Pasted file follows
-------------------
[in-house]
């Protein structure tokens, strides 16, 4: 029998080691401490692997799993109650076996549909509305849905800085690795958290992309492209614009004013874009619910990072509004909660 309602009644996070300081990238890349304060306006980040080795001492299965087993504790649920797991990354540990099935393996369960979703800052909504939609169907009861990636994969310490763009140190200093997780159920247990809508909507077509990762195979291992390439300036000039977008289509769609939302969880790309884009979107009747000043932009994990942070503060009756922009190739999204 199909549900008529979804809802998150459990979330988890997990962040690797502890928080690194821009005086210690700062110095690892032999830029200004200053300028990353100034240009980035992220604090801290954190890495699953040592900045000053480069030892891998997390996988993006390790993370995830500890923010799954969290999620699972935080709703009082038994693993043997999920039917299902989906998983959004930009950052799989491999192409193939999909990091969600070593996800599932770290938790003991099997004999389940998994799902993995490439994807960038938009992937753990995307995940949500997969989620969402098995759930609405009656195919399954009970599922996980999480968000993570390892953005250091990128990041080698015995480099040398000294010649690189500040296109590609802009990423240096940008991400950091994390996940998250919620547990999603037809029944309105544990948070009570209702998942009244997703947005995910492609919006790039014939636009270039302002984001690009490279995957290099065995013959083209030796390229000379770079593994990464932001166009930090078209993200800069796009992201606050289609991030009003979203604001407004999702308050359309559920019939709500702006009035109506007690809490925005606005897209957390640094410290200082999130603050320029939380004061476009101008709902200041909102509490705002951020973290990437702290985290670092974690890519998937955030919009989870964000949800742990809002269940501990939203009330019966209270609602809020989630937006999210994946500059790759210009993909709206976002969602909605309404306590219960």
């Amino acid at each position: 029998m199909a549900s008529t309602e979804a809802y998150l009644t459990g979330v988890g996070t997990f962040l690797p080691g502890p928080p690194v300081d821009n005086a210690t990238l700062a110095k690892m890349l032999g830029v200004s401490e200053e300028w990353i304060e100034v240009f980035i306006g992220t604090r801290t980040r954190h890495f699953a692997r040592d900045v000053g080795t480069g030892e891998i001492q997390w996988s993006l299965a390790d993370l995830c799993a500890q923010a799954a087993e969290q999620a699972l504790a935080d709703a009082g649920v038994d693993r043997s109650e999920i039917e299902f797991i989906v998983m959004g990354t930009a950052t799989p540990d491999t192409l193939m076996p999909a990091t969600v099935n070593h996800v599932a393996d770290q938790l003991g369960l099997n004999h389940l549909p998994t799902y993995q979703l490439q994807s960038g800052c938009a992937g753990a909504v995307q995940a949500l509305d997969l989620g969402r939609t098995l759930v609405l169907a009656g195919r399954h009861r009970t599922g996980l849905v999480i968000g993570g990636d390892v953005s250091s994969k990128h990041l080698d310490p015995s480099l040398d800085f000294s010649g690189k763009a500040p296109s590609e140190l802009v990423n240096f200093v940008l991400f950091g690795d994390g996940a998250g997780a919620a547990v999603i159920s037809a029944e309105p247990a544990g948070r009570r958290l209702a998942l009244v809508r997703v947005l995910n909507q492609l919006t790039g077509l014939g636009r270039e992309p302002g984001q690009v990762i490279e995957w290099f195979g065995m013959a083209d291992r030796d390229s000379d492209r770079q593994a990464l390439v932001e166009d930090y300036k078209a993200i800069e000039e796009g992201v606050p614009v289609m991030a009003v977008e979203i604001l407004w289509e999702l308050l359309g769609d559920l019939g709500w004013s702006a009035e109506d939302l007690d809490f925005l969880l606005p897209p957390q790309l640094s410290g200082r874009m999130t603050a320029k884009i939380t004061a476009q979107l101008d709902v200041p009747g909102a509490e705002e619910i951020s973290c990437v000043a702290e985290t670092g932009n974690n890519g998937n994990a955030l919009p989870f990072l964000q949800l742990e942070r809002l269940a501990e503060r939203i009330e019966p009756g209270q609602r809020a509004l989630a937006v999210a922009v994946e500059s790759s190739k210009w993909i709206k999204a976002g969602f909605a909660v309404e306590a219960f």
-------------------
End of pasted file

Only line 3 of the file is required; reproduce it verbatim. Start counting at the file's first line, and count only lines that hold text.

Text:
């Amino acid at each position: 029998m199909a549900s008529t309602e979804a809802y998150l009644t459990g979330v988890g996070t997990f962040l690797p080691g502890p928080p690194v300081d821009n005086a210690t990238l700062a110095k690892m890349l032999g830029v200004s401490e200053e300028w990353i304060e100034v240009f980035i306006g992220t604090r801290t980040r954190h890495f699953a692997r040592d900045v000053g080795t480069g030892e891998i001492q997390w996988s993006l299965a390790d993370l995830c799993a500890q923010a799954a087993e969290q999620a699972l504790a935080d709703a009082g649920v038994d693993r043997s109650e999920i039917e299902f797991i989906v998983m959004g990354t930009a950052t799989p540990d491999t192409l193939m076996p999909a990091t969600v099935n070593h996800v599932a393996d770290q938790l003991g369960l099997n004999h389940l549909p998994t799902y993995q979703l490439q994807s960038g800052c938009a992937g753990a909504v995307q995940a949500l509305d997969l989620g969402r939609t098995l759930v609405l169907a009656g195919r399954h009861r009970t599922g996980l849905v999480i968000g993570g990636d390892v953005s250091s994969k990128h990041l080698d310490p015995s480099l040398d800085f000294s010649g690189k763009a500040p296109s590609e140190l802009v990423n240096f200093v940008l991400f950091g690795d994390g996940a998250g997780a919620a547990v999603i159920s037809a029944e309105p247990a544990g948070r009570r958290l209702a998942l009244v809508r997703v947005l995910n909507q492609l919006t790039g077509l014939g636009r270039e992309p302002g984001q690009v990762i490279e995957w290099f195979g065995m013959a083209d291992r030796d390229s000379d492209r770079q593994a990464l390439v932001e166009d930090y300036k078209a993200i800069e000039e796009g992201v606050p614009v289609m991030a009003v977008e979203i604001l407004w289509e999702l308050l359309g769609d559920l019939g709500w004013s702006a009035e109506d939302l007690d809490f925005l969880l606005p897209p957390q790309l640094s410290g200082r874009m999130t603050a320029k884009i939380t004061a476009q979107l101008d709902v200041p009747g909102a509490e705002e619910i951020s973290c990437v000043a702290e985290t670092g932009n974690n890519g998937n994990a955030l919009p989870f990072l964000q949800l742990e942070r809002l269940a501990e503060r939203i009330e019966p009756g209270q609602r809020a509004l989630a937006v999210a922009v994946e500059s790759s190739k210009w993909i709206k999204a976002g969602f909605a909660v309404e306590a219960f």